Create a kumiko cloverleaf
Learn how to put together the traditional kumiko cloverleaf for shoji screens, as an individual panel or, as it is used here, on an Andon lamp.
Synopsis: Learn how to put together the traditional kumiko cloverleaf. It works well on shoji screens, as an individual panel or, as it is used here, on an Andon lamp. Craig Vandall Stevens shows how to do it. (Goes with Andon Lamp article in same issue.)
The decorative kumiko pattern I chose for the lamp in this issue (“Build an Andon Lamp”) is called yotsuba kaku-tsugi, which means cloverleaf square-joint. I like its simplicity and the way it reads well as an individual unit but also as a cluster of four.
To keep decorative kumiko from appearing too heavy, I mill the strips slightly thinner than those in the kumiko grid. For this lamp, with its grid of 1⁄8-in.-thick strips, I made the cloverleaf from strips 3⁄32 in. thick. It’s important to note that having the openings in your grid perfectly square and equal in size makes the patternwork much simpler. Otherwise, you’ll find yourself custom-fitting scores of tiny parts—not fun.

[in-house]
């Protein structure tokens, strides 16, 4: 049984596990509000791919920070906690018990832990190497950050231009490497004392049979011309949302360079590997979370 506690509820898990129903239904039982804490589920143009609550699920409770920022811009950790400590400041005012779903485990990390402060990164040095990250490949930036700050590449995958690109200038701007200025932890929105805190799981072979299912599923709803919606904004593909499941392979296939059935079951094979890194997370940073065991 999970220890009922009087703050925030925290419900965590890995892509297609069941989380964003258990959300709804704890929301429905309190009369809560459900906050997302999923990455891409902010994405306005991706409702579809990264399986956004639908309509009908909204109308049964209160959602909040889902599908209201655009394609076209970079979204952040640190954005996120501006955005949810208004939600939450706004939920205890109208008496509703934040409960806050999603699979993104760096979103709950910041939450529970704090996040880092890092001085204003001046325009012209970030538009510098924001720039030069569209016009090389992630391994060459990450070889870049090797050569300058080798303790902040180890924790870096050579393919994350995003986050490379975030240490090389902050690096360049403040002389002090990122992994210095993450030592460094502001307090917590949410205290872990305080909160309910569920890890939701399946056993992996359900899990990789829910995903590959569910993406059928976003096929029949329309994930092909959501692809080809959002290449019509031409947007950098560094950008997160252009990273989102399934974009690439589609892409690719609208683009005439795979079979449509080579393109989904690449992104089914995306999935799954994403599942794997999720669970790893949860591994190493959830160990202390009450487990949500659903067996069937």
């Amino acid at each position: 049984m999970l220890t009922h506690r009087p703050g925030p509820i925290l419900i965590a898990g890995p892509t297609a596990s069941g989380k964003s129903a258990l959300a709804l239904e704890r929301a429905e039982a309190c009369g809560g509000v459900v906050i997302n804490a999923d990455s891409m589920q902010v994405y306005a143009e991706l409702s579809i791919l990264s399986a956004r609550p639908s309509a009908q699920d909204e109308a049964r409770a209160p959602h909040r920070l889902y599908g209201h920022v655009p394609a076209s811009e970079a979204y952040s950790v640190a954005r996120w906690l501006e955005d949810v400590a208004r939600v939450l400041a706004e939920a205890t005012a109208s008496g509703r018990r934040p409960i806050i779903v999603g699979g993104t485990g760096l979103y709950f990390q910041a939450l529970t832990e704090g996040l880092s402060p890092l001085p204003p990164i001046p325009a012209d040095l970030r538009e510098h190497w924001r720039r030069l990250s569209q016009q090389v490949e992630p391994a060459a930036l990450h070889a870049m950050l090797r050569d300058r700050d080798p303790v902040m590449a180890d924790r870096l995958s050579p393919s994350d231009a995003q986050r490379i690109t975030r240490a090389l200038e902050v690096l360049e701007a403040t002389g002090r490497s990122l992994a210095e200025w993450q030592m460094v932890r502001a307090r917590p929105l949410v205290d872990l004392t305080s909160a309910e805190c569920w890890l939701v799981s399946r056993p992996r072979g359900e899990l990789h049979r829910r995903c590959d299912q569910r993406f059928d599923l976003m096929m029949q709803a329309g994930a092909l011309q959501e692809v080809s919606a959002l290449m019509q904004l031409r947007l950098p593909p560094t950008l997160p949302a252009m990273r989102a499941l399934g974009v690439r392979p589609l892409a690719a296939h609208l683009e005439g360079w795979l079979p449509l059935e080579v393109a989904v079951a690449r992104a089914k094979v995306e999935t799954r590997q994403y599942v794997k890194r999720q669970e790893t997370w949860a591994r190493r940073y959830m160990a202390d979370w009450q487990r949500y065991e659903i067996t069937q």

I make the central squares of the cloverleaf first. After cutting strips slightly overlong, I miter one end using a handplane and a miter-paring jig. Then I reset the jig’s stop and cut miters on the other end of the strips. I glue up the squares on my bench, using rubber bands to clamp them.
Next, I make the diagonal strips, which have a double miter on one end and an inverted miter, or bird’s mouth, on the other. I first cut a batch of 2-in.-long pieces–enough to yield two diagonal strips.
To cut the bird’s-mouth miters, I use a shopmade jig and a wide chisel that is easy to hold flat on the jaws of the jig. I use a slicing motion, drawing the chisel from side to side and cutting with the chisel’s trailing corner. I make scoring cuts from one side, then move the chisel to the opposite mitered jaw to complete the bird’s mouth.
From Fine Woodworking #295
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